Isoroku Yamamoto was born in 1884. Yamamoto graduated from the Japanese Naval Academy in 1904. He fought in the Battle of Tsushima Straits in May 1905 where Yamamoto lost two fingers on his left hand.
Yamamoto attended the Japanese Naval War College and from 1919 to 1921 at Harvard University and between 1925 and 1928, he served as Naval Attaché to the United States. In the 1930’s, he gained a reputation for having an expertise in naval aviation. As a result of this knowledge, Yamamoto pushed for aircraft carriers to be the dominant force in Japan’s navy. He not only wanted modern ships, he also wanted modern fighter planes to operate from them. Almost invariably, most fighter planes flown from aircraft carriers were inferior to land based fighters (the Swordfish on British carriers compared to the Spitfire on land for example). Yamamoto wanted Japan’s carrier based fleet to be modern and fast and to carry modern weapons. He came up against senior naval officers who firmly believed in the supremacy of the battleship – a weapon he described as being similar to a samurai sword – a powerful weapon from the past but one that was being consigned to the history books.
While he had served in America, Yamamoto developed a negative attitude to the American Navy and the standards he had witnessed within it. He described the American Navy as a club for golfers and bridge players. However, for all this disdain, Yamamoto was aware of the vast power that the US Navy had – especially in the Pacific. He was one of the few senior military figures in Japan who had serious misgivings about challenging America’s power in the Pacific. This was not a popular view and to remove him from Tokyo (and some say to protect his life), Yamamoto was sent back to sea as Commander of the Combined Fleet.
In October 1941, Hideki Tojo became Prime Minister of Japan. Yamamoto was ordered to prepare for an attack on America as she was the only real threat to Japanese expansion in the Pacific. To be successful against the Americans, Yamamoto knew that he needed a stunning but quick knock-out blow; one so devastating that America would not recover from it. His plan was to destroy Pearl Harbour, America’s naval base in Hawaii.
On December 7th, 1941, Pearl Harbour was attacked. Yamamoto did not get the total knock-out blow that he had wanted as all of America’s aircraft carriers based in Pearl Harbour were out at sea. Yamamoto knew about the importance of these ships to the Americans. His claim that Japan would be militarily successful for between 6 to 12 months was to prove correct. At the Battle of Midway in June 1942, Japan lost much of her carrier force. It was a disastrous loss and one that Japan’s navy was not to recover from.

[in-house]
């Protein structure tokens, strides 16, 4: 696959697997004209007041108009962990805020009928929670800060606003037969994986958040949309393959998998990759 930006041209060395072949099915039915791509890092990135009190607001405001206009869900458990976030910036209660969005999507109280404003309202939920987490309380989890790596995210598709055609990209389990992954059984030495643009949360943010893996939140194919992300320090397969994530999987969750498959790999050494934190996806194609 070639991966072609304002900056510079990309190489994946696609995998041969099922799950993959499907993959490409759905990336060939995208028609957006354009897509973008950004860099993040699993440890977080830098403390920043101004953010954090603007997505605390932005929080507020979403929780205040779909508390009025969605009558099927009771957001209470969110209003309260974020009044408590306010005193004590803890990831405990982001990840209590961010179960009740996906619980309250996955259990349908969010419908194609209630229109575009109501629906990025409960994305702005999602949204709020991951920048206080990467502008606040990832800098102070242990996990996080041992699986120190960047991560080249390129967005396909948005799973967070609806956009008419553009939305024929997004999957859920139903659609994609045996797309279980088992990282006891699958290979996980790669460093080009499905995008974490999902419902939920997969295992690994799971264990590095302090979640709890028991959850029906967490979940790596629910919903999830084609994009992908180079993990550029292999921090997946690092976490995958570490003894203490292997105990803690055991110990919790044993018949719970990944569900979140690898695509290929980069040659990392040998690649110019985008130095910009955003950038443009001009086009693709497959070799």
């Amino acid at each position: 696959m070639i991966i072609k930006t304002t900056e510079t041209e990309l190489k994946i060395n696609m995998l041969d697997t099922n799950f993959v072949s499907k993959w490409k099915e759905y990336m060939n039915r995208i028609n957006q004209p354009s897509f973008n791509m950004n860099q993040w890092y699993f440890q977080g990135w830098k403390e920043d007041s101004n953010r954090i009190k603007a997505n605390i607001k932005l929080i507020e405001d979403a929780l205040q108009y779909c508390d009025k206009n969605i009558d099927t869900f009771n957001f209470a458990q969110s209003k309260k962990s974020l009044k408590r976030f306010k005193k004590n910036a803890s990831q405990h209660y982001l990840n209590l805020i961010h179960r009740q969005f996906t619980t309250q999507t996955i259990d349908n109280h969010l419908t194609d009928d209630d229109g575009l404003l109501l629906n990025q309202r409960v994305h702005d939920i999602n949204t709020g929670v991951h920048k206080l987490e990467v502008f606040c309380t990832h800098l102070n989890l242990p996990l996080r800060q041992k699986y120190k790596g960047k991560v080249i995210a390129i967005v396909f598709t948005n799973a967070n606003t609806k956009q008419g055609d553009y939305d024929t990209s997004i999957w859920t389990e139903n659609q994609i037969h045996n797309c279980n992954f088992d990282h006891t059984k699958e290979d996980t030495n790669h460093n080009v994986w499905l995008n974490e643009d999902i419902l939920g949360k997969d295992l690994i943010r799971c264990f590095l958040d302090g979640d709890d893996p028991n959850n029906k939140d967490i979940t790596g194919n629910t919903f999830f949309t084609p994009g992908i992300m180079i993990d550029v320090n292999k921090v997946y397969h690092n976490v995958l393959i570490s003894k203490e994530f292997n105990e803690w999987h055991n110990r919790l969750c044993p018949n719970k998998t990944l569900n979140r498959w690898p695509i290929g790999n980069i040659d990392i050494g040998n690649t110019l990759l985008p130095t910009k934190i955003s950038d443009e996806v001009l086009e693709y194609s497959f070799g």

In April 1943, Yamamoto decided to make an inspection tour of Japanese bases in the the South Pacific in an attempt to boost morale after the defeat at Guadacanal. America’s intelligence decoded a Japanese message that informed them that Yamamoto was going to visit the northern Solomon Islands on April 18th. The decoded message gave arrival and departure times and specific locations. The US also gained information about the number and type of planes that would be involved in transporting Yamamoto. The admiral was still considered to be a major figure in the Pacific War and the decision was taken to kill him.
‘Operation Vengeance’ was carried out by sixteen P-38 Lightning fighters from 339th Fighter Squadron were ordered to intercept and shoot down Yamamoto’s plane – a Mitsubishi GM4 ‘Betty’ twin-engine bomber numbered T1-323. They intercepted two G4M ‘Betty’ bombers escorted by six Zero fighter planes. Both ‘Betty’ bombers were shot down and Yamamoto was killed. Four P-38’s made the attack while the other 12 P-38’s gave top cover. Yamamoto’s death did a great deal to undermine morale in the Japanese military and for this reason the Japanese public was only told about Yamamoto’s death on May 21st, nearly a month after the attack.
Yamamoto’s remains were cremated at Buin and his ashes were returned to Japan on his last flagship, the battleship ‘Musashi’. Yamamoto was posthumously promoted to the highest rank of Fleet Admiral, awarded the Order of the Chrysanthemum, First Class, and Nazi Germany awarded him the Knight’s Cross with oak leaves – the only foreigner to receive this award.